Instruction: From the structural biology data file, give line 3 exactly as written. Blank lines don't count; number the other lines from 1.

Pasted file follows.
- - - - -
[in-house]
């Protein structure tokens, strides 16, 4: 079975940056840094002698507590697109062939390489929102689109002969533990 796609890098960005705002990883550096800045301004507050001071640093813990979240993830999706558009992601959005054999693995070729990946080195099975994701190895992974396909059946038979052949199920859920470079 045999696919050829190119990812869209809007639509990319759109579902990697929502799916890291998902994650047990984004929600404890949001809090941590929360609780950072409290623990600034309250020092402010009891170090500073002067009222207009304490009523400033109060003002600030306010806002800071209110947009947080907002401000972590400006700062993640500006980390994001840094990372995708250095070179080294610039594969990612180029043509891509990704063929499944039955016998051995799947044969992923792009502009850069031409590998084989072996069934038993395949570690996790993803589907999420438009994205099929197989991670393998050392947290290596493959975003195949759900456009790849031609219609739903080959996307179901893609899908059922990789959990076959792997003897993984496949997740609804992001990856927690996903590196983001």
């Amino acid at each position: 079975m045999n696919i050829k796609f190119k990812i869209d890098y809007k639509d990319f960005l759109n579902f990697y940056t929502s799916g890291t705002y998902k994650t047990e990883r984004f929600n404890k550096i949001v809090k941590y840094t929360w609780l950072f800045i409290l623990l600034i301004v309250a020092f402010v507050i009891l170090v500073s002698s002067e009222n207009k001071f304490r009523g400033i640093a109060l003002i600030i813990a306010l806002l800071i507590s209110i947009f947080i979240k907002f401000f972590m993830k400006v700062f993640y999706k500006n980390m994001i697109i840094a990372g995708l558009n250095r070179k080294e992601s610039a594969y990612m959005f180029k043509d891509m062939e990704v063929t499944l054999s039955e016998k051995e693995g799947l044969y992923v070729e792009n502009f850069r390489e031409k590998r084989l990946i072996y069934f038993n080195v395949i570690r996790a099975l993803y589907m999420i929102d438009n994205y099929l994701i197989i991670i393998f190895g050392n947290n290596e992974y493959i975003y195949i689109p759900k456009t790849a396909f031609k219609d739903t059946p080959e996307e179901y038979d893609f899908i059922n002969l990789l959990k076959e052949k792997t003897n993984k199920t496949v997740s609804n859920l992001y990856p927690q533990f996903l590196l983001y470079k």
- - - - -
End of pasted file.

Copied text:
């Amino acid at each position: 079975m045999n696919i050829k796609f190119k990812i869209d890098y809007k639509d990319f960005l759109n579902f990697y940056t929502s799916g890291t705002y998902k994650t047990e990883r984004f929600n404890k550096i949001v809090k941590y840094t929360w609780l950072f800045i409290l623990l600034i301004v309250a020092f402010v507050i009891l170090v500073s002698s002067e009222n207009k001071f304490r009523g400033i640093a109060l003002i600030i813990a306010l806002l800071i507590s209110i947009f947080i979240k907002f401000f972590m993830k400006v700062f993640y999706k500006n980390m994001i697109i840094a990372g995708l558009n250095r070179k080294e992601s610039a594969y990612m959005f180029k043509d891509m062939e990704v063929t499944l054999s039955e016998k051995e693995g799947l044969y992923v070729e792009n502009f850069r390489e031409k590998r084989l990946i072996y069934f038993n080195v395949i570690r996790a099975l993803y589907m999420i929102d438009n994205y099929l994701i197989i991670i393998f190895g050392n947290n290596e992974y493959i975003y195949i689109p759900k456009t790849a396909f031609k219609d739903t059946p080959e996307e179901y038979d893609f899908i059922n002969l990789l959990k076959e052949k792997t003897n993984k199920t496949v997740s609804n859920l992001y990856p927690q533990f996903l590196l983001y470079k």